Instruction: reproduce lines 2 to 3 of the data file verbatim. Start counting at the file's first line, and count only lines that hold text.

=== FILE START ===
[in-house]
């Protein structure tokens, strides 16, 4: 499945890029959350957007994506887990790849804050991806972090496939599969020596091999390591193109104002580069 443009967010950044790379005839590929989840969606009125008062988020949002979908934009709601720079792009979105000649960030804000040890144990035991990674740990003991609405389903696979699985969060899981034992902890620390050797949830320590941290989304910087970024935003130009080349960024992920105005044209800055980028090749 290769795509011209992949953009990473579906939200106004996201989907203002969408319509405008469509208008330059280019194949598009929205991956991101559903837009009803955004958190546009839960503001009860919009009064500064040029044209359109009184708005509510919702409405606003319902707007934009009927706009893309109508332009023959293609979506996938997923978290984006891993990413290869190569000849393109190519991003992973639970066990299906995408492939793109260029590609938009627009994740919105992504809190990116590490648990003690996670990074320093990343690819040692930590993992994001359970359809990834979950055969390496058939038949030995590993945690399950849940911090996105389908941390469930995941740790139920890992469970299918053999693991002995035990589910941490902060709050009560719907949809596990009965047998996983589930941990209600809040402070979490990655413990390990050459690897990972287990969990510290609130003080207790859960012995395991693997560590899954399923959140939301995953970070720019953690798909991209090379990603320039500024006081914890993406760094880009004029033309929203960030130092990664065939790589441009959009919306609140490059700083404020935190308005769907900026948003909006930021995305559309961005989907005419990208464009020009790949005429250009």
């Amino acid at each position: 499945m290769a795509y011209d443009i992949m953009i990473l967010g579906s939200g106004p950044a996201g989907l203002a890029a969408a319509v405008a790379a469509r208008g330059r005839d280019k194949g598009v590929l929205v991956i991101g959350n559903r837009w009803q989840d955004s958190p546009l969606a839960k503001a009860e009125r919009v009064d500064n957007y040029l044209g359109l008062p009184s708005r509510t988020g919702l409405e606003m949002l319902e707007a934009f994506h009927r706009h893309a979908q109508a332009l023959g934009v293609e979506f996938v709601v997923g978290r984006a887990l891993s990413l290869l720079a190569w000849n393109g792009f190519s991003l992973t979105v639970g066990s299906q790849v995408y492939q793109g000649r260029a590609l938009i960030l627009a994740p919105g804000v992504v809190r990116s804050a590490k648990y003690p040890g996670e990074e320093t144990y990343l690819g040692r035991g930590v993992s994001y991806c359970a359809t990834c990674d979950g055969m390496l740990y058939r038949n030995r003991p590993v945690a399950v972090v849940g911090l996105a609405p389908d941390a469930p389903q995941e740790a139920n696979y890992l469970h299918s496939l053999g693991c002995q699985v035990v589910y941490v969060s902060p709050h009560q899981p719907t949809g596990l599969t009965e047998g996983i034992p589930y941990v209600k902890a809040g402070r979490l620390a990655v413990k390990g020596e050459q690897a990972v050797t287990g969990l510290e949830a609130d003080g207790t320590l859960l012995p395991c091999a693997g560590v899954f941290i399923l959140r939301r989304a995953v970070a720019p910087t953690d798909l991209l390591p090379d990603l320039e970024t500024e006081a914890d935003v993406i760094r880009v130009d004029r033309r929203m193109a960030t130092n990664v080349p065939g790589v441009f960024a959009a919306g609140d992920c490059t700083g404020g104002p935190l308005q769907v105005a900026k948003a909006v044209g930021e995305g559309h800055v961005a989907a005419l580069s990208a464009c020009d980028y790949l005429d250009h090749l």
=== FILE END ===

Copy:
């Protein structure tokens, strides 16, 4: 499945890029959350957007994506887990790849804050991806972090496939599969020596091999390591193109104002580069 443009967010950044790379005839590929989840969606009125008062988020949002979908934009709601720079792009979105000649960030804000040890144990035991990674740990003991609405389903696979699985969060899981034992902890620390050797949830320590941290989304910087970024935003130009080349960024992920105005044209800055980028090749 290769795509011209992949953009990473579906939200106004996201989907203002969408319509405008469509208008330059280019194949598009929205991956991101559903837009009803955004958190546009839960503001009860919009009064500064040029044209359109009184708005509510919702409405606003319902707007934009009927706009893309109508332009023959293609979506996938997923978290984006891993990413290869190569000849393109190519991003992973639970066990299906995408492939793109260029590609938009627009994740919105992504809190990116590490648990003690996670990074320093990343690819040692930590993992994001359970359809990834979950055969390496058939038949030995590993945690399950849940911090996105389908941390469930995941740790139920890992469970299918053999693991002995035990589910941490902060709050009560719907949809596990009965047998996983589930941990209600809040402070979490990655413990390990050459690897990972287990969990510290609130003080207790859960012995395991693997560590899954399923959140939301995953970070720019953690798909991209090379990603320039500024006081914890993406760094880009004029033309929203960030130092990664065939790589441009959009919306609140490059700083404020935190308005769907900026948003909006930021995305559309961005989907005419990208464009020009790949005429250009």
């Amino acid at each position: 499945m290769a795509y011209d443009i992949m953009i990473l967010g579906s939200g106004p950044a996201g989907l203002a890029a969408a319509v405008a790379a469509r208008g330059r005839d280019k194949g598009v590929l929205v991956i991101g959350n559903r837009w009803q989840d955004s958190p546009l969606a839960k503001a009860e009125r919009v009064d500064n957007y040029l044209g359109l008062p009184s708005r509510t988020g919702l409405e606003m949002l319902e707007a934009f994506h009927r706009h893309a979908q109508a332009l023959g934009v293609e979506f996938v709601v997923g978290r984006a887990l891993s990413l290869l720079a190569w000849n393109g792009f190519s991003l992973t979105v639970g066990s299906q790849v995408y492939q793109g000649r260029a590609l938009i960030l627009a994740p919105g804000v992504v809190r990116s804050a590490k648990y003690p040890g996670e990074e320093t144990y990343l690819g040692r035991g930590v993992s994001y991806c359970a359809t990834c990674d979950g055969m390496l740990y058939r038949n030995r003991p590993v945690a399950v972090v849940g911090l996105a609405p389908d941390a469930p389903q995941e740790a139920n696979y890992l469970h299918s496939l053999g693991c002995q699985v035990v589910y941490v969060s902060p709050h009560q899981p719907t949809g596990l599969t009965e047998g996983i034992p589930y941990v209600k902890a809040g402070r979490l620390a990655v413990k390990g020596e050459q690897a990972v050797t287990g969990l510290e949830a609130d003080g207790t320590l859960l012995p395991c091999a693997g560590v899954f941290i399923l959140r939301r989304a995953v970070a720019p910087t953690d798909l991209l390591p090379d990603l320039e970024t500024e006081a914890d935003v993406i760094r880009v130009d004029r033309r929203m193109a960030t130092n990664v080349p065939g790589v441009f960024a959009a919306g609140d992920c490059t700083g404020g104002p935190l308005q769907v105005a900026k948003a909006v044209g930021e995305g559309h800055v961005a989907a005419l580069s990208a464009c020009d980028y790949l005429d250009h090749l």